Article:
CSA consider reducing scope of order protection rule regime

May 20, 2014

On May 15, the Canadian Securities Administrators published for comment proposed amendments to trading rules intended to address the costs and inefficiencies associated with the current order protection rule framework.

The order protection rule, which came into effect in 2011, requires marketplaces to establish and ensure compliance with policies and procedures designed to prevent trade-throughs on that marketplace. The protection is intended to ensure that all immediately accessible, visible, better-priced limit orders are executed before inferior-priced limit orders and are not traded through.

While the CSA believe that the rule enhances confidence in the fairness and integrity of the market, the fragmentation of order flow across multiple marketplaces has led to increased complexities and costs for market participants. For example, some dealers may pay more in respect of membership or subscriber fees to access certain marketplaces than the total amount invoiced for trades on that marketplace, while the technology costs and risks of managing connections to multiple marketplaces can also impose a significant burden. Meanwhile, the CSA noted that the rule may lead to trading inefficiencies by providing incentives for the launch of new marketplaces or by supporting the viability of existing marketplaces that would not otherwise exist.

In light of these concerns, the proposed amendments to NI 23-101 Trading Rules would reduce the scope of the order protection rule by limiting order protection to marketplaces that meet a certain threshold. Specifically, the displayed orders on a marketplace that enjoys a 5% market share of the adjusted share volume and value of trades would be protected. Based on 2013 market share, displayed orders on the TSX, TSX-V, Alpha and Chi-X would be protected, while those on TMX Select, Omega, CX2 and CSE would not be. The displayed orders of a recognized exchange that did not meet the market share threshold, however, would be protected with respect to those securities listed and traded by the exchange.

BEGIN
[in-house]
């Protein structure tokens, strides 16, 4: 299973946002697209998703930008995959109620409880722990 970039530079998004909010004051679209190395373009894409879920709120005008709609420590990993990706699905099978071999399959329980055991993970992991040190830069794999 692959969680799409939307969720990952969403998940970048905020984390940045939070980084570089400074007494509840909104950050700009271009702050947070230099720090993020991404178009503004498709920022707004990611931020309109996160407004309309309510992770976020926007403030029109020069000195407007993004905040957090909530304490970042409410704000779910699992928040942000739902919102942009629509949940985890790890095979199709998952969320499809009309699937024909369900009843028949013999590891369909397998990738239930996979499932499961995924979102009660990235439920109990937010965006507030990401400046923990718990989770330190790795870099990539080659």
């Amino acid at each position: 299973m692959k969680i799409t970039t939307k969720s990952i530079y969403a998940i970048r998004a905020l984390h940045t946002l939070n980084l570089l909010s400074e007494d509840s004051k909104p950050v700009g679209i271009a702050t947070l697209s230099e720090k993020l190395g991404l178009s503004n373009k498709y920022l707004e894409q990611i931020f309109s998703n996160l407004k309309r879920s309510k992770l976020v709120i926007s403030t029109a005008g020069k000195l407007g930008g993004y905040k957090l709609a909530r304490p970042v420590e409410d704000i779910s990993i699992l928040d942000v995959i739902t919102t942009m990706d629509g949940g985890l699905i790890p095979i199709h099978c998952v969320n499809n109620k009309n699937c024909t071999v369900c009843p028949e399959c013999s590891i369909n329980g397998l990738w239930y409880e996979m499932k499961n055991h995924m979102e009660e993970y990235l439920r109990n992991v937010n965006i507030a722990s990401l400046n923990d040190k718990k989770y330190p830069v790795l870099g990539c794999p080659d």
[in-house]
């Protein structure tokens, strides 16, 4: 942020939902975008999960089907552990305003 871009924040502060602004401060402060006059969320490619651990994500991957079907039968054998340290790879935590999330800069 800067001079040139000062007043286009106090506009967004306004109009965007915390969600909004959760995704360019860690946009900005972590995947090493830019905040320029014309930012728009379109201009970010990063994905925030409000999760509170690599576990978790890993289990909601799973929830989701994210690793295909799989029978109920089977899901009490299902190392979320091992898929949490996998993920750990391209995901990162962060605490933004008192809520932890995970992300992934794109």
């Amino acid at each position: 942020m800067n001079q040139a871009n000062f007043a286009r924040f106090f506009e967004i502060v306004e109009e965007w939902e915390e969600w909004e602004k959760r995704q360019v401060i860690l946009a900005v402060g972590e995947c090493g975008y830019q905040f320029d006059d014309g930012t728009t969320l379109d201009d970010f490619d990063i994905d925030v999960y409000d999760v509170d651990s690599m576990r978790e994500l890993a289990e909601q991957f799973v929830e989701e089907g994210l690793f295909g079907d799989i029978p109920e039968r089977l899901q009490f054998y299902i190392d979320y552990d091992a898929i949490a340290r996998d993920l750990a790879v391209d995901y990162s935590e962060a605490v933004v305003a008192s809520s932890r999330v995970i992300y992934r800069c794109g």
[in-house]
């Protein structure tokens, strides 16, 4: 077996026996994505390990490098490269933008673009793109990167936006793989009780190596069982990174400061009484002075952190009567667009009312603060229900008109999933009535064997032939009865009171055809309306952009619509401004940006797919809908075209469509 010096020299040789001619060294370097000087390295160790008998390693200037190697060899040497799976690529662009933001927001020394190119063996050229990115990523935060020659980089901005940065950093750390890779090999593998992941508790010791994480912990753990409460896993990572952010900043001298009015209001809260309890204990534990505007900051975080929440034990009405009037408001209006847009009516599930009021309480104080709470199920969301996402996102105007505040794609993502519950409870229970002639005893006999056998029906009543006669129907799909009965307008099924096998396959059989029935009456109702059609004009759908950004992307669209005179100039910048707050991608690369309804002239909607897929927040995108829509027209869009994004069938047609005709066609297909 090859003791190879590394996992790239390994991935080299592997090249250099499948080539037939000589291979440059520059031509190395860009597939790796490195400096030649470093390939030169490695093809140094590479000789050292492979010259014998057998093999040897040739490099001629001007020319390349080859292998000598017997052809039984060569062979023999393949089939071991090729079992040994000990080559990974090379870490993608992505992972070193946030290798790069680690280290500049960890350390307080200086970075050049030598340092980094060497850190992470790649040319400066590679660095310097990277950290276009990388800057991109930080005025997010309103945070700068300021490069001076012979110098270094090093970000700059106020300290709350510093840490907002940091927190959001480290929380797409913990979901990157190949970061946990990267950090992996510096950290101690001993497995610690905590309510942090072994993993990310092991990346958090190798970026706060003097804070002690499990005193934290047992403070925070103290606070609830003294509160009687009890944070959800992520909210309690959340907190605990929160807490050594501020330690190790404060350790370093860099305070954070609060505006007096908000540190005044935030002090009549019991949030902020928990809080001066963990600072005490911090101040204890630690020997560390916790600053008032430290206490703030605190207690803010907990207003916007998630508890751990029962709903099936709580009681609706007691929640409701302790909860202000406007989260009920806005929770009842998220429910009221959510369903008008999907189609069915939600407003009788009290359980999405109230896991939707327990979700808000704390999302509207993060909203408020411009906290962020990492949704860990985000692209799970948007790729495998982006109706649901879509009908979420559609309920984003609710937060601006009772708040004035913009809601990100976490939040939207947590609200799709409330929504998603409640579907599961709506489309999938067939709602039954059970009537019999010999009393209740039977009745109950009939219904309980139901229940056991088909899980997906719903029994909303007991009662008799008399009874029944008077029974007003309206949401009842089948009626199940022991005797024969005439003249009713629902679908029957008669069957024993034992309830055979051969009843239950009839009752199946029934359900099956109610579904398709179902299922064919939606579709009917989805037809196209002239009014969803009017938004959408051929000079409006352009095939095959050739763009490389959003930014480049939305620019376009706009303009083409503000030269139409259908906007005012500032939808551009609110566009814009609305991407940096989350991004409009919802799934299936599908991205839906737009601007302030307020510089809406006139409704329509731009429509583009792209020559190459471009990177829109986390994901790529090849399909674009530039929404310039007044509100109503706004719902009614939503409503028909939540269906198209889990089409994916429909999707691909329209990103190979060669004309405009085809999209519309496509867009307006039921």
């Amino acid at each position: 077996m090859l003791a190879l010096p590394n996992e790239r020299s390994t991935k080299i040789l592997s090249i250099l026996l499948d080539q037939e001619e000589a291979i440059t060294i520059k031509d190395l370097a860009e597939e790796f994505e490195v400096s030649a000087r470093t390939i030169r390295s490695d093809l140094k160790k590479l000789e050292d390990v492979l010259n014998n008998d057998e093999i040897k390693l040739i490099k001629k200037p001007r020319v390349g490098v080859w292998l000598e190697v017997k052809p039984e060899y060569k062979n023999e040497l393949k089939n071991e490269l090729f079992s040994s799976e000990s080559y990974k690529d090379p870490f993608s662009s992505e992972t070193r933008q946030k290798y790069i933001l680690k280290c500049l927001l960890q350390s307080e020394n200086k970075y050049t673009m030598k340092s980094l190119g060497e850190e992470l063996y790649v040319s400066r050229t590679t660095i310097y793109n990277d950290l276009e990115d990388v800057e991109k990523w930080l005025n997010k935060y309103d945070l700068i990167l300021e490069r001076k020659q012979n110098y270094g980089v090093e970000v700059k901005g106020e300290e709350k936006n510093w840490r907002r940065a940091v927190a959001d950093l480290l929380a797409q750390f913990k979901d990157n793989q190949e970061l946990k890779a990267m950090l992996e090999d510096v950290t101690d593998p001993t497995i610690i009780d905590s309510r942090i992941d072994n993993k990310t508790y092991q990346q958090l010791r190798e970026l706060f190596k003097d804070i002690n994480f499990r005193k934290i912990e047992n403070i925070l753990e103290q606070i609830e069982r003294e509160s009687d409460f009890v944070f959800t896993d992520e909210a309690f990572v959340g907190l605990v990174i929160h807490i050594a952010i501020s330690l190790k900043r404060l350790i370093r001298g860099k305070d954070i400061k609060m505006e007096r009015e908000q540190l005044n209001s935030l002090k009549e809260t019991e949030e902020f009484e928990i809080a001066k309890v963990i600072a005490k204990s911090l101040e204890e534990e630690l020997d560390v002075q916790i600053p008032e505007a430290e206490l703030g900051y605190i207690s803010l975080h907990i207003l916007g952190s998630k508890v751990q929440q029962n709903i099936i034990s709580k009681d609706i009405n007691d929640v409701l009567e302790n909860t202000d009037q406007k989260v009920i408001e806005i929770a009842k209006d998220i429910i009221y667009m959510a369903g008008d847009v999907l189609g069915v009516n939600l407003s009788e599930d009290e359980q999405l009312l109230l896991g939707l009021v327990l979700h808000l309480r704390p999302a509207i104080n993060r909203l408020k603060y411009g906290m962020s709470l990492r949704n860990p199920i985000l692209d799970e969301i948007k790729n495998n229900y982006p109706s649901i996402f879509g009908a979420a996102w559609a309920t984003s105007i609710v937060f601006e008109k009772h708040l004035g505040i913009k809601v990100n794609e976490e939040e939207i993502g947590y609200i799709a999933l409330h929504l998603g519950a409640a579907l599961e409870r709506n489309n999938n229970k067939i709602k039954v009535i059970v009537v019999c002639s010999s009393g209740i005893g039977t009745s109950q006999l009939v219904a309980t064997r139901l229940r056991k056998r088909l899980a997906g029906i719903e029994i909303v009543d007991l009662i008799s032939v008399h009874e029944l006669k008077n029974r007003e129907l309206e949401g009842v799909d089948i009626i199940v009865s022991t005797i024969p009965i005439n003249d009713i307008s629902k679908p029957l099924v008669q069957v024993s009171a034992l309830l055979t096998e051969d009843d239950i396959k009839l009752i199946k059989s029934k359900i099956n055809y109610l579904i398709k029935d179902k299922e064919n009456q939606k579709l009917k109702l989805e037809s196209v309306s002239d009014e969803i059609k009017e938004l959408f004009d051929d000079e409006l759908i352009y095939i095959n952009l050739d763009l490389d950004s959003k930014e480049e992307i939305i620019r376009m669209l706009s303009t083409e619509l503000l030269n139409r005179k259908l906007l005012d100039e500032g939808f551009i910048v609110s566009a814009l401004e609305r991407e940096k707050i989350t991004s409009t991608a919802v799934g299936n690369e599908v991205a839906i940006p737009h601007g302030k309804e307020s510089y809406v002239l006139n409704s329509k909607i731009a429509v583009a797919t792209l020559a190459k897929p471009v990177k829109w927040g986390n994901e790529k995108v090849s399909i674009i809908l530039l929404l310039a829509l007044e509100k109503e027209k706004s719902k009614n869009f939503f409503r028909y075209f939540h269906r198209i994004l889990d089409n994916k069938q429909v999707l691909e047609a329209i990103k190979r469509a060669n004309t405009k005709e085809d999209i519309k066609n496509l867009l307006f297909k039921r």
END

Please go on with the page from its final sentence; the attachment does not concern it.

While the order protection rule remains a "fundamental part" of the regulatory regime, the CSA believe the reduced scope of the rule would give dealers the flexibility to determine when and if to access trading on certain marketplaces to achieve best execution for clients while still satisfying the objectives of the rule. According to the CSA, the proposed threshold would result in capturing at least 85-90% of the volume and value of adjusted trades. The proposal would also provide for limits on certain trading fees, while introducing a plan to study the impact of disallowing the practice of rebate payments by marketplaces. Further action to regulate certain market data fees is also being considered. 

The CSA are accepting comments on the proposal, including specific questions asked in the request for comment, until September 19, 2014.

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